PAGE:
‘If you intend to enclose your outdoor space and supply supplementary heat using propane or natural gas units, you must consider the risk of carbon monoxide exposure’
Using an outdoor heater in an enclosed space can put workers at risk of exposure to carbon monoxide (CO), and employers must know how to minimize this risk to workers and customers, according to WorkSafeBC.
During the COVID-19 pandemic, restaurants, bars, and other dining venues have been opening patio or outdoor seating for patrons in order to increase distancing and take advantage of natural ventilation. And as the weather becomes colder, employers may wish to enclose these outdoor spaces and supply heat using space or portable heaters, thus making the risk of CO exposure to workers and customers bigger.
CO is a toxic, odourless, invisible gas that comes from incomplete combustion of any carbon-containing material. interferes with the ability of blood to carry oxygen to tissues, most importantly the brain. Symptoms of CO poisoning include headache, feeling very tired, nausea, confusion and dizziness.
Other symptoms may include shortness of breath, chest pain and lack of coordination. And these effects become more severe the longer you are exposed and may lead to collapse, coma, and death at the highest CO concentrations.
Restaurants, bars, or other outdoor dining venues with unventilated enclosed outdoor spaces that use a separate heating system may be at risk. “If you intend to enclose your outdoor space and supply supplementary heat using propane or natural gas units, you must consider the risk of carbon monoxide exposure,” said WorkSafeBC.
The best way to reduce the risk of exposure to CO when heating enclosed outdoor spaces is to use electric heaters, rather than natural gas or propane.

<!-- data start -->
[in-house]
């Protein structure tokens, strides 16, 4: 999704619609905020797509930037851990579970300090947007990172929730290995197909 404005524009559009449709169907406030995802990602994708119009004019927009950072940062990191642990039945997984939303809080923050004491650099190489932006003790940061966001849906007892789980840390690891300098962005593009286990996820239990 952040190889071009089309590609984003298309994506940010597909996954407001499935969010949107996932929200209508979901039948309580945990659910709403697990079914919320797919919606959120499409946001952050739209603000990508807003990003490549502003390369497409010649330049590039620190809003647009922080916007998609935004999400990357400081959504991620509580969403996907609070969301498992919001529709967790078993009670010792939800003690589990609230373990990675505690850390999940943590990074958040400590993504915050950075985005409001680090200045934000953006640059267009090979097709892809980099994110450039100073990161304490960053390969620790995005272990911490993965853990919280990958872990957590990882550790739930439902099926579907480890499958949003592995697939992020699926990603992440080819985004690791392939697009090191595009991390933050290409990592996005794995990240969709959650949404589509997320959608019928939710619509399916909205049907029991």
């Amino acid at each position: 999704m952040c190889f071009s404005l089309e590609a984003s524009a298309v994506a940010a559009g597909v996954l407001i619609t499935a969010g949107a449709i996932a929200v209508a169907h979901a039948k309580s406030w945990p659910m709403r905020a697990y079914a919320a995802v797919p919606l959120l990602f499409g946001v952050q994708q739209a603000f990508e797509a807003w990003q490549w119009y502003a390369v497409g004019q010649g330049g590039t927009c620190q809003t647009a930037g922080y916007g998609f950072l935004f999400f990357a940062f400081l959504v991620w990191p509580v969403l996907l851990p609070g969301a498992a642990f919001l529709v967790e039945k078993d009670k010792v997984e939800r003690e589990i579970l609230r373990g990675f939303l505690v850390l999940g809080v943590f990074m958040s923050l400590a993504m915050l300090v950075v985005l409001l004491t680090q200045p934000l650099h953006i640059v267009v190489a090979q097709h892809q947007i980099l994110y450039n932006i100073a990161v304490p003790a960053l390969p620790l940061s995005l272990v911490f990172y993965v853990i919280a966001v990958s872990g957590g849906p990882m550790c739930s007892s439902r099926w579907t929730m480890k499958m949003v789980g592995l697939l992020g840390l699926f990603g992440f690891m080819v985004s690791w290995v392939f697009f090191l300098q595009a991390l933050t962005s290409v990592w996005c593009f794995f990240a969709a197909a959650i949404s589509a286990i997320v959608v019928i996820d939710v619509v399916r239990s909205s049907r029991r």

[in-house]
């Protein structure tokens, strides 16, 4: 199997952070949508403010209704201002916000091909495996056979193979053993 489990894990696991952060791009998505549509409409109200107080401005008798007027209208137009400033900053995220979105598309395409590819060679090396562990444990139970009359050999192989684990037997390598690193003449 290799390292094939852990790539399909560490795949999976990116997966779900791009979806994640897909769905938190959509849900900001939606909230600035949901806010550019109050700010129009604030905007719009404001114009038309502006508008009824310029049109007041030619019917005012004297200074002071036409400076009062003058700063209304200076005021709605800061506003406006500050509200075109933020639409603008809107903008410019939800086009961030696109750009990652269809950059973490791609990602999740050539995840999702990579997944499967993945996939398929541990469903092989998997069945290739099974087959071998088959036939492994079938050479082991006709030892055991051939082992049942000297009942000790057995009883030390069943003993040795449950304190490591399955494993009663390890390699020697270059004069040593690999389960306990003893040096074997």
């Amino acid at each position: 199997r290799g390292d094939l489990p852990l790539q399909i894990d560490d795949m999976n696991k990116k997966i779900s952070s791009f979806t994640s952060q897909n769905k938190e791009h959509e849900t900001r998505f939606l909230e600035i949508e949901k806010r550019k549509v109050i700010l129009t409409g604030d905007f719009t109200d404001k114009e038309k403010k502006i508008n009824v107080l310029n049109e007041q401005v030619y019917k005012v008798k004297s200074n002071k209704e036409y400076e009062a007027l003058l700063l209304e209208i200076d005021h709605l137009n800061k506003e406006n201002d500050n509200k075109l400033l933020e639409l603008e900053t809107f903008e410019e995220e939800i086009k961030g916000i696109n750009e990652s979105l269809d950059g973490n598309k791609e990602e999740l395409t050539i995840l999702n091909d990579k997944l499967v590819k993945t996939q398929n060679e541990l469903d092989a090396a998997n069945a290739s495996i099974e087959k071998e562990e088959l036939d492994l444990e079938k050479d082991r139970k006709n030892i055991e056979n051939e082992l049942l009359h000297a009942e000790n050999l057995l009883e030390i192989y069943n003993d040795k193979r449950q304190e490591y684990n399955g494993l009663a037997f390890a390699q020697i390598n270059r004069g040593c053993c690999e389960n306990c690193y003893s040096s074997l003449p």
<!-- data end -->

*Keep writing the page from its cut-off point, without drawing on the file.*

WorkSafeBC noted that, when considering heating an outdoor dining space, employers should do the following:
- Avoid using gas or propane heaters. Most manufacturers state that these heaters should never be used in an enclosed area.
- Design dining space carefully.
- Avoid completely enclosing the space. Too little natural ventilation will increase the risk of transmission of the virus.
- Position the walls in order to avoid a “wind tunnel” effect. Too much ventilation may carry droplets containing the virus toward others.
- Make sure you include proper fire and electrical safety measures (e.g., keep heaters away from combustible materials and exits).
The agency added that enclosing outdoor spaces also reduces natural ventilation. This increases the risk of worker and patron exposure to SARS-CoV-2, the virus that causes COVID-19.
Patio heaters can also pose a danger if they are not installed, operated and maintained correctly, according to the Technical Standards & Safety Authority (TSSA), the Ontario Association of Fire Chiefs (OAFC) and the Canadian Propane Association.